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Brazilian Journal of Microbiology

Print version ISSN 1517-8382

Braz. J. Microbiol. vol.44 no.4 São Paulo Oct./Dec. 2013 



Gene detection and toxin production evaluation of hemolysin BL of Bacillus cereus isolated from milk and dairy products marketed in Brazil



Andre L.S. ReisI; Maike T.M. MontanhiniI; Juliana V.M. BittencourtII; Maria T. DestroIII; Luciano S. BersotI

IPrograma de Pós-Graduação em Engenharia de Alimentos, Universidade Federal do Paraná, Curitiba, PR, Brazil
IILaboratório de Bioengenharia, Universidade Tecnológica Federal do Paraná, Ponta Grossa, PR, Brazil
IIIFaculdade de Ciências Farmacêuticas, Universidade de São Paulo, São Paulo, SP, Brazil





Bacillus cereusis an ubiquitous, spore-forming bacteria that can survive pasteurization and the majority of the heating processes used in the dairy industry. Besides, it is a pathogen responsible for different types of food poisoning. One type of foodborne disease caused by B.cereusis the diarrheal syndrome, which is caused by the ingestion of vegetative cells producing toxins in the small intestine. One virulence factor for the diarrheal syndrome is the toxin hemolysin BL (HBL), a three-component protein formed by the L1, L2 and B components. In order to evaluate the presence of diarrheal strains isolated from milk and dairy products, 63 B. cereus isolates were obtained from 260 samples of UHT milk, pasteurized milk and powdered milk, sold in commercial establishments and from different brands. The isolates were subjected to the Polymerase Chain Reaction (PCR) for the detection of the encoding genes for the L1, L2 and B components and the toxin production capacity were evaluated with an immunoassay. A total of 23 [36.5%] isolates were identified carrying simultaneously the three tested genes, from which, 20 [86.9%] showed toxigenic capacity. 26 [41.3%] isolates did not carry any of genes tested and the other 14 [22.2%] were positive for one or two of them. The results showed a high toxigenic capacity among the B. cereus isolates able to produce the HBL, indicating a potential risk for consumers.

Key words: milk, dairy products, Bacillus cereus, pathogenicity, detection.




Bacillus cereus is a widely distributed bacteria that can be found in the soil and in the water. Different kinds of food and food products can be contaminated with the microorganism, including milk and dairy products, meat, rice, pasta, herbs and condiments (Kramer and Gilbert, 1989; Arnesen et al., 2008). B. cereus is able to produce a wide range of potentially pathogenic substances including hemolysins, phospholipase C, metalloproteases, collagenases, beta-lactamases and enterotoxins. The complete virulence importance of these substances has not yet been completely elucidated (Martínez-Blanch et al., 2009). Two different foodborne diseases are attributed to B. cereus: emetic syndrome and diarrheal syndrome. Both diseases have mild manifestation and, in most cases, are self-limited, although severe cases resulting in the death of the patient have been reported (Mahler et al., 1997).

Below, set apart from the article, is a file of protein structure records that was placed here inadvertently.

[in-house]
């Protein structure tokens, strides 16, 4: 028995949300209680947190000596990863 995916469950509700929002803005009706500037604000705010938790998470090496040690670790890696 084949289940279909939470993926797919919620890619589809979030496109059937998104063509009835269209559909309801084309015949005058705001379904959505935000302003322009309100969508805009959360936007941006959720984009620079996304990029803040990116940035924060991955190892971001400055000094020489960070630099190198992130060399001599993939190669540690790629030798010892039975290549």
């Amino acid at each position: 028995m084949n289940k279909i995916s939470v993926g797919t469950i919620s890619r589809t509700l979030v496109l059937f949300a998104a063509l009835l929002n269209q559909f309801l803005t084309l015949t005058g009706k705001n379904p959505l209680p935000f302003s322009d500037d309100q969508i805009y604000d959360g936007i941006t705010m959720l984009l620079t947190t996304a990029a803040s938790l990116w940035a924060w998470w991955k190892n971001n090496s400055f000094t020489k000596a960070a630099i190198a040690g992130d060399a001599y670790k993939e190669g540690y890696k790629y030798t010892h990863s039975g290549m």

The diarrheal syndrome is caused by the ingestion of vegetative cells of B. cereus present in food, and once the microorganism reach the small intestine it starts the colonization and then the toxin production (Arnesen et al., 2008). The production of the diarrheal toxins occurs, in its most, at the exponential growth phase of B. cereus (Kotiranta et al., 2000). The mechanism of action of such toxins are not completely know, but it is believed that the diarrhea is caused by the formation of pores in the cellular membrane, what induces the loss of Na+ and Cl- ions and water, resulting in an electrolyte imbalance (Bhunia, 2008). The symptoms are abdominal pain, cramps and watery diarrhea that start in 8 to 16 hours after the ingestion of contaminated food lasting for 12 to 24 hours. The foods most associated to the diarrheal syndrome are milk and dairy products, vegetables and beef (Kotiranta et al., 2000).

The toxins that are considered the main virulence factors of the diarrheal syndrome are the hemolysin BL (HBL), nonhemolytic enterotoxin (NHE) and cytotoxin K (CytK). In addition enterotoxin FM (EntFM), enterotoxin T (BceT) and hemolysin II (Hly II) were also described as potential diarrheal toxins, although there are no data showing that they can cause food poisoning (Kotiranta et al., 2000; Hendriksen et al., 2006). HBL is a three-component toxin consisting of two lytic proteins, L1 and L2, that are encoded by hblD and hblC genes respectively, and a binding component B encoded by hblA gene. The presence of all three components is necessary for the toxin activity (Lindback and Granum, 2006).

The distribution of HBL genes within the B. cereus species is quite diverse and strains show different capability of producing diarrheal toxins. Several factors can group such strains based on growth temperature, food matrix and nutritional availability to name a few (Carlin et al., 2010).

The aim of this study was to evaluate the presence of the HBL encoding genes and the toxin production of B. cereus cultures isolated from milk and dairy products commercialized in the Brazil.


Materials and Methods

B. cereus isolation and identification

Two hundred and sixty samples of dairy products were analyzed (pasteurized milk, UHT milk and powdered milk). The samples were cultured in selective agar plates and then confirmed as B. cereus by biochemistry tests according to previously described methods (Silva et al., 1997). Strain NVH 1230/88 (provided by Dr. Per Einar Granum) is known to contain the HBL genes and was used as positive control.

DNA isolation

A total of sixty three B. cereus isolates were cultured in nutrient agar and then extraction of genomic DNA were made according to the protocol adapted from Moreira et al. (2010). The concentration of the obtained DNA were determined using a spectrophotometer (Nanodrop 2000, Thermo Scientific, Wilmington-MA, USA) and dilutions were made, when necessary, to set the concentration at 100 mg/mL.

PCR amplification